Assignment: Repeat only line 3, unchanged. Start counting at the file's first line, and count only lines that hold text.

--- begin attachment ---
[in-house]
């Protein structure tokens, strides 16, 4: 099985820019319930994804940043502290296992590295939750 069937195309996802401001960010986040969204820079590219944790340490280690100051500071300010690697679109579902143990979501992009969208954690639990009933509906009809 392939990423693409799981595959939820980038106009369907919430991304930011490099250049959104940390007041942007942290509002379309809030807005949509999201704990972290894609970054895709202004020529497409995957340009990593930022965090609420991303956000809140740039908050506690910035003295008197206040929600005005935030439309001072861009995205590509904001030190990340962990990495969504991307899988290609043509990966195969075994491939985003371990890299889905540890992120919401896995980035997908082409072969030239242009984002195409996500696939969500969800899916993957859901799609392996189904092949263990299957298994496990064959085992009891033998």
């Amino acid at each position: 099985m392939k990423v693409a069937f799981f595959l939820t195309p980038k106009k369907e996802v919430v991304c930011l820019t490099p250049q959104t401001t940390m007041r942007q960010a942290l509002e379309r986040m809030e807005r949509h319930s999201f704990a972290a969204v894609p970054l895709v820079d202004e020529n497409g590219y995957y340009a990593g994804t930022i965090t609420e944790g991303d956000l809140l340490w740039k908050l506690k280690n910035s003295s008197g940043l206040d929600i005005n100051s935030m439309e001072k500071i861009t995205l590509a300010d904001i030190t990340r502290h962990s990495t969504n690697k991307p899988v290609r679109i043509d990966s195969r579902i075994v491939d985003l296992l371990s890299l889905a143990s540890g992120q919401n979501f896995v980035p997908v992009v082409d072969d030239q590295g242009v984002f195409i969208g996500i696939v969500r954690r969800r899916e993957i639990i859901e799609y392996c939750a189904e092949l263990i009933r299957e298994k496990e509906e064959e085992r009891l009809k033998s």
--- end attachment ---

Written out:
């Amino acid at each position: 099985m392939k990423v693409a069937f799981f595959l939820t195309p980038k106009k369907e996802v919430v991304c930011l820019t490099p250049q959104t401001t940390m007041r942007q960010a942290l509002e379309r986040m809030e807005r949509h319930s999201f704990a972290a969204v894609p970054l895709v820079d202004e020529n497409g590219y995957y340009a990593g994804t930022i965090t609420e944790g991303d956000l809140l340490w740039k908050l506690k280690n910035s003295s008197g940043l206040d929600i005005n100051s935030m439309e001072k500071i861009t995205l590509a300010d904001i030190t990340r502290h962990s990495t969504n690697k991307p899988v290609r679109i043509d990966s195969r579902i075994v491939d985003l296992l371990s890299l889905a143990s540890g992120q919401n979501f896995v980035p997908v992009v082409d072969d030239q590295g242009v984002f195409i969208g996500i696939v969500r954690r969800r899916e993957i639990i859901e799609y392996c939750a189904e092949l263990i009933r299957e298994k496990e509906e064959e085992r009891l009809k033998s």